Dutch student-loan shift ‘blocks progression to master’s degrees’

Statistics Netherlands finds that a switch away from grants has cut some students’ education short – despite government promises

May 21, 2021
Stressed PhD student at laptop
Source: iStock

The introduction of student loans in the Netherlands appears to have severely cut the number of students progressing to a master’s degree, possibly because of anxiety over student debt.

Despite assurances from the government when it was introduced, the policy appears to have backfired, according to research from the country’s statistics agency, Statistics Netherlands.

The government phased out universal grants for living costs – which came to around €280 (£241) a month for students living away from home – in 2015, arguing that because graduates profited from their degrees over their careers, they should shoulder more of the costs.

It was also hoped that the debt would pressure Dutch students to finish their courses more quickly, making the system more efficient.

But after the loan system was introduced, the number of students going on to a master’s course fell, from 85 per cent in 2014 to 70 per cent in 2018, a “big change that we weren’t necessarily anticipating”, said Lonneke van den Berg, one of the authors of the study and a researcher at Radboud University Nijmegen.

Current living cost loans amount to just over €500 a month, although grants remain for students from poorer families.

In 2015, the then minister of education, culture and science assured the Dutch Senate that there was “no indication” that loans would scare students off a master’s degree.

“They have already seen the importance of studying during their bachelor’s programme,” Jet Bussemaker told lawmakers. “These students no longer need to be convinced to study.”

The Dutch government assumed there would be “little effect in general” from the loans, explained Dr van den Berg, because the levels of debt were small in comparison to the wage pay-off later in life.

“But I think they weren’t aware of the anxiety around taking out a loan,” she said. “There are also mental costs of taking out a loan.” It was still unclear, she added, whether students have been put off doing a master’s permanently or would return to education later in life.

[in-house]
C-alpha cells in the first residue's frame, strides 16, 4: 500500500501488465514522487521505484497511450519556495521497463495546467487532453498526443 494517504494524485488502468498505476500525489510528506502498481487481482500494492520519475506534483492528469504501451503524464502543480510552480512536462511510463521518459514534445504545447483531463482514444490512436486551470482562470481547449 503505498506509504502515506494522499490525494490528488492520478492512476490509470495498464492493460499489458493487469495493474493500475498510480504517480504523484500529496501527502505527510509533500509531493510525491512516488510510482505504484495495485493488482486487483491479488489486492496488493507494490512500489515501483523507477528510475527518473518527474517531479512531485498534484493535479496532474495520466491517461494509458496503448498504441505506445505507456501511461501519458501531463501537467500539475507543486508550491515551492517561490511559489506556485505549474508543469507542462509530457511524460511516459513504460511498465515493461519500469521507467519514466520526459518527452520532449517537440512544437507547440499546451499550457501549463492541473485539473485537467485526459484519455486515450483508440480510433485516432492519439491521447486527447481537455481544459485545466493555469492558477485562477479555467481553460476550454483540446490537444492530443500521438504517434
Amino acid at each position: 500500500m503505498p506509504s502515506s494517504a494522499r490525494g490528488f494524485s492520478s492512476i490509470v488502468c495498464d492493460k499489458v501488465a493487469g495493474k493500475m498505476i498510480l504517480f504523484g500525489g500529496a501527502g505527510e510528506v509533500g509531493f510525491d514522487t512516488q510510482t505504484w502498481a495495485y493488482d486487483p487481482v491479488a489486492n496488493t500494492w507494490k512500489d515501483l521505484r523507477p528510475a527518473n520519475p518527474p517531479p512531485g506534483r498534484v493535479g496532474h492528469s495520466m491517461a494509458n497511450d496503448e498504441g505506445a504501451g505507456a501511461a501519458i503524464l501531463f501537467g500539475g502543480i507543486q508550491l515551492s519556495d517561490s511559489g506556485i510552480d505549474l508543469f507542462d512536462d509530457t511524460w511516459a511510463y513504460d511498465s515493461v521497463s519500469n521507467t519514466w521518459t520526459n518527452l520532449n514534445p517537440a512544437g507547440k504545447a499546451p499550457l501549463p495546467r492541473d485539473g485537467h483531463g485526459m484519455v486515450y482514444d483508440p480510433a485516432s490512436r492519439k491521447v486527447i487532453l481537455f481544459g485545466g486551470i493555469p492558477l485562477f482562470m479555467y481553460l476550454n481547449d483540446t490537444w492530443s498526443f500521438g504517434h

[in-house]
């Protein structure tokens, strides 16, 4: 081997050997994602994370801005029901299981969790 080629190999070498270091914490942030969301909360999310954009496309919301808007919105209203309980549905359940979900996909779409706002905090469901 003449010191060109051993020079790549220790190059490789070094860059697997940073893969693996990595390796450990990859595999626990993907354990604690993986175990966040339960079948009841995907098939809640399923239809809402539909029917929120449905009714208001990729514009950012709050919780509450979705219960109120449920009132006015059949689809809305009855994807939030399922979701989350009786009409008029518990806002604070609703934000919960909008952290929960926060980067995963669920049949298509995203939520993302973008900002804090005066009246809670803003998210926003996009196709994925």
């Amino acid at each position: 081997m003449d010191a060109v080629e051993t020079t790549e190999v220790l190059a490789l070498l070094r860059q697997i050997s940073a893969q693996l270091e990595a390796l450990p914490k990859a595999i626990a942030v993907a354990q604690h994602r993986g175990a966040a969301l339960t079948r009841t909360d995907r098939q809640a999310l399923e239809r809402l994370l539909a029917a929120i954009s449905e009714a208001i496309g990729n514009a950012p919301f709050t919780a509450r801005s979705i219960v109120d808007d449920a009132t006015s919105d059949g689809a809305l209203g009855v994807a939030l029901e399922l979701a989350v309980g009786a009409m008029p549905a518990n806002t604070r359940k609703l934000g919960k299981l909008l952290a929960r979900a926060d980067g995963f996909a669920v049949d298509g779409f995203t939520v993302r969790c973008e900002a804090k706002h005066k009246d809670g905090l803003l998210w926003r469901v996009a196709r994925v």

The findings prove that “human behaviour is much more complex than what simplistic economic theories make it” and that “a student is more than a homo economicus”, tweeted Dirk Van Damme, head of the Centre for Educational Research and Innovation at the Paris-based Organisation for Economic Co-operation and Development.

The country’s main student union, the LSVb, has also seized on the findings, arguing that they show the loan system was putting students off continuing their education.

It appears that the introduction of loans also had little impact on whether students finished their bachelor’s degrees in time or hopped between courses, Dr van den Berg added – the research found that improving trends continued unchanged.

The burden of debt could have pressured students into finishing quickly – but this could just as easily have been cancelled out by extra stress and the need to take side jobs for students who turned the loans down, she said.

A spokesman for the Dutch ministry of education, culture and science declined to comment, as parties are still in talks to form a government following a general election in March.


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Reader's comments (1)

Very interesting - this is different to the UK experience, where the introduction of master's loans was followed by increases in enrolment. Of course master's loans in the UK are additional funding, whereas in the Netherlands they are replacing grants. It would be interesting to know what the impact has been on access for different groups to Dutch master's.